Fourth child of Charles and Caroline Ingalls; brother of Laura Ingalls.
Coming home from school one day, we found a strange woman getting supper and a little brother beside Ma in the bed. We were very proud of him and always hurried home from school to see him… – Pioneer Girl
Charles Frederic Ingalls (this is the spelling used in the Ingalls family Bible; Laura Ingalls Wilder always wrote his name as “Freddy”) was born November 1, 1875, in Walnut Grove (Redwood County) Minnesota, the fourth child of Charles and Caroline Ingalls. He had older sisters Mary (born 1865), Laura (born 1867), and Carrie (born 1870). Grace Ingalls was born in 1877.
On the 1875 Minnesota state census taken that May, the Ingalls family was enumerated as living in North Hero Township, most likely on their preemption claim; this was the land mentioned in On the Banks of Plum Creek. Of the 45 families enumerated in the township, the Ingallses are listed second. Laura Ingalls Wilder never mentioned Pa’s tree claim in the area in any of her writings, but on June 2, 1875, Charles Ingalls filed on the SE 4-109-38, about three miles northeast of his preemption claim. A tree claim had no residency requirement, and it’s entirely possible that Laura never visited the site at this time.
In her Pioneer Girl manuscript, Laura Ingalls Wilder wrote that her family moved to a little house in Walnut Grove “behind the church, and not far from the schoolhouse” so that she and Mary could attend school during the winter, and it must have been here that her brother Freddy was born. The Ingalls family moved back to their preemption claim on Plum Creek in the spring, and grasshoppers once again destroyed the crops. Local history reported that the damaging insects were present the entire month of June, 1876.
The Ingallses decided to move to Burr Oak (Winneshiek County) Iowa to help the William Steadman family run the Burr Oak House, formerly owned by Walnut Grove resident William J. Masters. Charles Ingalls paid for his preemption claim on July 7, 1876, and sold it three days later to Abraham Keller. The family had decided to visit Peter and Eliza Ingalls, who were living in Zumbro Falls (Wabasha County) Minnesota, until time to move to Iowa in the fall.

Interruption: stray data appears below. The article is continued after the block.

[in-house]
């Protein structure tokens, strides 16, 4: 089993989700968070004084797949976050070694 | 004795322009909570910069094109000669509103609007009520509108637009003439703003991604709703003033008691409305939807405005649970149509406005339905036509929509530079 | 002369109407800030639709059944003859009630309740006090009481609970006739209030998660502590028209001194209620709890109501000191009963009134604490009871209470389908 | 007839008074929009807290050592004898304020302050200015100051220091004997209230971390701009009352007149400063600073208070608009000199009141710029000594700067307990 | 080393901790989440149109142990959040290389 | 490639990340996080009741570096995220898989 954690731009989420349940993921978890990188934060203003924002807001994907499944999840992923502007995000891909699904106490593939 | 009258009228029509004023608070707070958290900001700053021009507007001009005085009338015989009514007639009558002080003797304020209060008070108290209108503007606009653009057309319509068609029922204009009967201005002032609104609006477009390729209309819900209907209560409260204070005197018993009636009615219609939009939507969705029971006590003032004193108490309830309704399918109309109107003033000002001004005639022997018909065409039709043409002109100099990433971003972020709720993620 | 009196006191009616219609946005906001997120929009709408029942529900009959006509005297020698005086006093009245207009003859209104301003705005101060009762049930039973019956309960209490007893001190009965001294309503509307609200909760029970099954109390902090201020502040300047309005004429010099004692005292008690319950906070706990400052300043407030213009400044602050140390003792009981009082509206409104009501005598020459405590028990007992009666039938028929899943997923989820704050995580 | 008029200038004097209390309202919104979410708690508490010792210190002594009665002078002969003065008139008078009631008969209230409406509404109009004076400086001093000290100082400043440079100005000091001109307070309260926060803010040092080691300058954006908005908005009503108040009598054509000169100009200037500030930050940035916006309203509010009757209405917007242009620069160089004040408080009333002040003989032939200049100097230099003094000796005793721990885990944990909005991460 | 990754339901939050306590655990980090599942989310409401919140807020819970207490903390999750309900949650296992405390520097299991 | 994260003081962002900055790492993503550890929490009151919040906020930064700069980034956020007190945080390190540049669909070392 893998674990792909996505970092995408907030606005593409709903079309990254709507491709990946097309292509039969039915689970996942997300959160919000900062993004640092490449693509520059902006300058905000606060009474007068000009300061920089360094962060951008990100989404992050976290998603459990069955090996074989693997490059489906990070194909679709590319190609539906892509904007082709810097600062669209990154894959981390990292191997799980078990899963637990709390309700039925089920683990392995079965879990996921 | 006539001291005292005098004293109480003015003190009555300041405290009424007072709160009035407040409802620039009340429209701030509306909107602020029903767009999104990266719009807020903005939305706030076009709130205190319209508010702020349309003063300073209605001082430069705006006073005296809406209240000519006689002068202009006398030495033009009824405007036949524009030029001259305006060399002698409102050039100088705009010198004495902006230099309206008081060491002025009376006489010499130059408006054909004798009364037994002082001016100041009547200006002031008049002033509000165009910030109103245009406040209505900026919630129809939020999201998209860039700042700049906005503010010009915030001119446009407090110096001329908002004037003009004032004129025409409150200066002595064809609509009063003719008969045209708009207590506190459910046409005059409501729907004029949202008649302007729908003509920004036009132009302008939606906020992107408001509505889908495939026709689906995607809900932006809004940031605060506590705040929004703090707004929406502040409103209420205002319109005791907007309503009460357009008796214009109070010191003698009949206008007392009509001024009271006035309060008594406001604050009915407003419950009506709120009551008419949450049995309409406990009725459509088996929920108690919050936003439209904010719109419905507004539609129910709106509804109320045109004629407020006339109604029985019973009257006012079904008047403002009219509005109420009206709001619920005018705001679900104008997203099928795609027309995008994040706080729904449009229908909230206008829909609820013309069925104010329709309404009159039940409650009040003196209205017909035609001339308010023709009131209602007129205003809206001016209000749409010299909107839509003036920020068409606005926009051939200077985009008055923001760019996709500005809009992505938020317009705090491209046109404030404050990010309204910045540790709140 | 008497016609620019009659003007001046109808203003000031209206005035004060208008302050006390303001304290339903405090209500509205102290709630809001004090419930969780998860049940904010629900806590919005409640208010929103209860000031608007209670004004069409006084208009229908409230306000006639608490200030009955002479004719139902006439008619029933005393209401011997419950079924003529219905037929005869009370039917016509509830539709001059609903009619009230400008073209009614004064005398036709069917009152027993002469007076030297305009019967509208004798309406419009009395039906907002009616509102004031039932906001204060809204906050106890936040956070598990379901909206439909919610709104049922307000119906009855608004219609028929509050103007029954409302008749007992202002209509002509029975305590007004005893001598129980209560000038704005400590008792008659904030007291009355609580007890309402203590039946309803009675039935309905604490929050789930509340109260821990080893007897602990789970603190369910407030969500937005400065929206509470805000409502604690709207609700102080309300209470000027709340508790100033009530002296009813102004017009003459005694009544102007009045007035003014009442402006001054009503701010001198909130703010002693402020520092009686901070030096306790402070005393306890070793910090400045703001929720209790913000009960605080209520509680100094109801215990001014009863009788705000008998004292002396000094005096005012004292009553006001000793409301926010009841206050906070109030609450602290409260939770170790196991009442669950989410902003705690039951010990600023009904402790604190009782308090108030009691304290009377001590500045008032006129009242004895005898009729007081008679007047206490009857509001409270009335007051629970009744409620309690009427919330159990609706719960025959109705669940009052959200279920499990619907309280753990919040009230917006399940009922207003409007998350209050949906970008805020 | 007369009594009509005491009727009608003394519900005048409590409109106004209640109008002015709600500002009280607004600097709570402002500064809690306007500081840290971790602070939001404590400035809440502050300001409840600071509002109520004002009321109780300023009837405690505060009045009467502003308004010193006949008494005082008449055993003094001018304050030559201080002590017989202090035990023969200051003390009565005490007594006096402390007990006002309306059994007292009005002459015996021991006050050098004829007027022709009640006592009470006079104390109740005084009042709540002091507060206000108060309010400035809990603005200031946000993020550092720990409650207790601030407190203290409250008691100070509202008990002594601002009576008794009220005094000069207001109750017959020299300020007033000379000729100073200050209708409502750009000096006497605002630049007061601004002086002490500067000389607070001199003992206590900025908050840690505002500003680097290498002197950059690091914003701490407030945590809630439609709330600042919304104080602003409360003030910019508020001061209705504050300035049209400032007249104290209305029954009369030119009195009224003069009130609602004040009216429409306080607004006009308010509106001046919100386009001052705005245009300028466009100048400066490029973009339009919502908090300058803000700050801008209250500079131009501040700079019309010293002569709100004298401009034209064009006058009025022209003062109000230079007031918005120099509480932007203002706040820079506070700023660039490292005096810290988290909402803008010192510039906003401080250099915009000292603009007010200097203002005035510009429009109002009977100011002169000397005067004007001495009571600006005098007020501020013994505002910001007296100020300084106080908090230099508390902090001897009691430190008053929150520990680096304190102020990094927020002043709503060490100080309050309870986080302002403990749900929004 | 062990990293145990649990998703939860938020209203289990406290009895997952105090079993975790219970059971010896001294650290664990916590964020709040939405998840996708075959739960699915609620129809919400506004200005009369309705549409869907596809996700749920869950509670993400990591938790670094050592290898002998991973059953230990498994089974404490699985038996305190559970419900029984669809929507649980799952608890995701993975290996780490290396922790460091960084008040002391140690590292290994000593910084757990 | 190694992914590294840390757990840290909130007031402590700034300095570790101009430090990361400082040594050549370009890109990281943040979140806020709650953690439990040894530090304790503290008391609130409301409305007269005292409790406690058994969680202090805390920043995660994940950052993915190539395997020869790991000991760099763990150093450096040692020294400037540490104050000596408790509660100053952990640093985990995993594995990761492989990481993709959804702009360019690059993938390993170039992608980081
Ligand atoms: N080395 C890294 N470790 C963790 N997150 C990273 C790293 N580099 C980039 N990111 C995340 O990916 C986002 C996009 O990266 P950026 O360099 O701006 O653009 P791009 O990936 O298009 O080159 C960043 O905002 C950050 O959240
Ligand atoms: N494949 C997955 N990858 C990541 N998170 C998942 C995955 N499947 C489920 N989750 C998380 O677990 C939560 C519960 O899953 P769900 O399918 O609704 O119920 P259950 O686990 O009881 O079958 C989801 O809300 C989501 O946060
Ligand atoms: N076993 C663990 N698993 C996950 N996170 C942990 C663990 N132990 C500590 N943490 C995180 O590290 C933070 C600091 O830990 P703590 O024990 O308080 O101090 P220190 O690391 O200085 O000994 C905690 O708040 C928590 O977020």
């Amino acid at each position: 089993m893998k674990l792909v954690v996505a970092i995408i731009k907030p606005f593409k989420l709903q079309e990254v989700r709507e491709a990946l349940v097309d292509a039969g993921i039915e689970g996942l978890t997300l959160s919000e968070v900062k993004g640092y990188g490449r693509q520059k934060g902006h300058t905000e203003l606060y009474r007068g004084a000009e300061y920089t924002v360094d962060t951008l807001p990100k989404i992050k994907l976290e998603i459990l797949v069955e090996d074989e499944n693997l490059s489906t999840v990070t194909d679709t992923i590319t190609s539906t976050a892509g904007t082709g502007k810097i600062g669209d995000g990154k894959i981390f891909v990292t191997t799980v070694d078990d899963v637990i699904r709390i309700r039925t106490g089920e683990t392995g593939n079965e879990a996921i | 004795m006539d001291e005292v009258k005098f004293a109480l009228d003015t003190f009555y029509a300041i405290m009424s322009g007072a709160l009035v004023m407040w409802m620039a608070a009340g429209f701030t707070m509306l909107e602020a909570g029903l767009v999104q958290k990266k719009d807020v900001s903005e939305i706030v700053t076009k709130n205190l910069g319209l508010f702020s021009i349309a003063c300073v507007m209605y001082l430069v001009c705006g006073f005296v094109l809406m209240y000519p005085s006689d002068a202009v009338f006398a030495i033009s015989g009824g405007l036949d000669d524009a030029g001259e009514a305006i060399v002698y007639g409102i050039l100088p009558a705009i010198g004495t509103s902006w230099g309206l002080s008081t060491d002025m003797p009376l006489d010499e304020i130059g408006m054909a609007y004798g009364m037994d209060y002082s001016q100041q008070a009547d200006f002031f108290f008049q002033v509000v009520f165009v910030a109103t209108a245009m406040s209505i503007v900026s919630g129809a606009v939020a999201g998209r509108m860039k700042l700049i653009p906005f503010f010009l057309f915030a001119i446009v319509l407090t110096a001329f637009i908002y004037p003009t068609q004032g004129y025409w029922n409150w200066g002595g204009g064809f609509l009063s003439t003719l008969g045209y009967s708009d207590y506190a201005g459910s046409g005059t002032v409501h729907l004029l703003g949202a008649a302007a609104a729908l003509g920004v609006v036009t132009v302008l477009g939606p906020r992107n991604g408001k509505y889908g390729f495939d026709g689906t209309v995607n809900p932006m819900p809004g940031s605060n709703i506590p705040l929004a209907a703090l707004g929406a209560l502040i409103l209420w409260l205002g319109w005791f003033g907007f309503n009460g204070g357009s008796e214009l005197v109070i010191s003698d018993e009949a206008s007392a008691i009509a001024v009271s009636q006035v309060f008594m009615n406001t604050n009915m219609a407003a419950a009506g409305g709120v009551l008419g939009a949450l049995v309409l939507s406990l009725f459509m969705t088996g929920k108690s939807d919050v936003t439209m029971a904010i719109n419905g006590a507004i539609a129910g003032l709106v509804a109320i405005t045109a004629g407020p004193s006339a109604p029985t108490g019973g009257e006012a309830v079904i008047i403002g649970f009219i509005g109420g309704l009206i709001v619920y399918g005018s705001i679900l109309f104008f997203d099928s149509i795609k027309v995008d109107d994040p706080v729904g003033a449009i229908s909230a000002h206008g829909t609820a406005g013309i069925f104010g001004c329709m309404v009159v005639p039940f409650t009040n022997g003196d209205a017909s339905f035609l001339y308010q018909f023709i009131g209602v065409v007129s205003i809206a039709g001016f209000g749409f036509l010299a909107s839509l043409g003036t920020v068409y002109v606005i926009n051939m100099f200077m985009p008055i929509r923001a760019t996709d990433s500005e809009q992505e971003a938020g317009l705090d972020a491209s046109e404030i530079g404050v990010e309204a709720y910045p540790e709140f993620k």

Wilder wrote that while at Uncle Peter’s, brother Freddy became unwell and the doctor came to see him. Most likely, this was Dr. Harvey Rogers, who lived and practiced only a short distance from where Uncle Peter lived in Zumbro Falls. “But little brother got worse instead of better, and one awful day he straightened out his little body and was dead.” (handwritten Pioneer Girl manuscript) The Wabasha County death records (Book A, page 135) show that “Fred Ingles” [sic] died August 27, 1876; the cause of death was listed as diaorrhora (an often-used misspelling of diarrhea in these death records). A number of other children in the county from ages 28 days to a year old died of the same cause that year. Diarrhea can quickly cause dehydration in children and can lead to death in only a few days. Whether Freddy’s death was caused by a bacterial infection, viral infection, parasite, food intolerance, or something else is unknown, but it is likely that if Freddy had lived in the modern world, his illness could have easily and successfully been treated.
The Ingalls family Bible recorded that Freddy was buried in South Troy, Minnesota. In 1876, there was no cemetery in Zumbro Falls where Peter and Eliza Ingalls lived; the closest cemetery was two miles south of the Zumbro River and across the road from the South Troy post office and settlement. It is possible that Freddy was buried with the Robert and Elizabeth Phelps family. Their son Martin died of “liver complaint” the same day as Freddy and Mr. Phelps was a member of the cemetery board. It is possible that he offered burial space at the end of his family row for Charles Ingalls’ own son.
Over forty years ago (before most Little House readers even knew Laura Ingalls had been in the Zumbro Falls area or had a younger brother who died there), as caretakers were probing the cemetery for sunken headstones, a rough-hewn limestone marker was found buried near the shrubbery at the end of the Phelps row. All of the headstones for the Phelps family were original and accounted for. This marker was unearthed and moved to the front of the cemetery, where it remains today.
Wilder once wrote, “If only Freddy had lived,” everything would have been different. There would have been a boy in the family to help Pa on the farm and with hunting and chores, and a son to carry on the family name. And possibly, Freddy would have also been taught to play Pa’s fiddle…
Freddy Ingalls (not mentioned in any Little House book, but Laura Ingalls Wilder wrote about his birth and death in Pioneer Girl)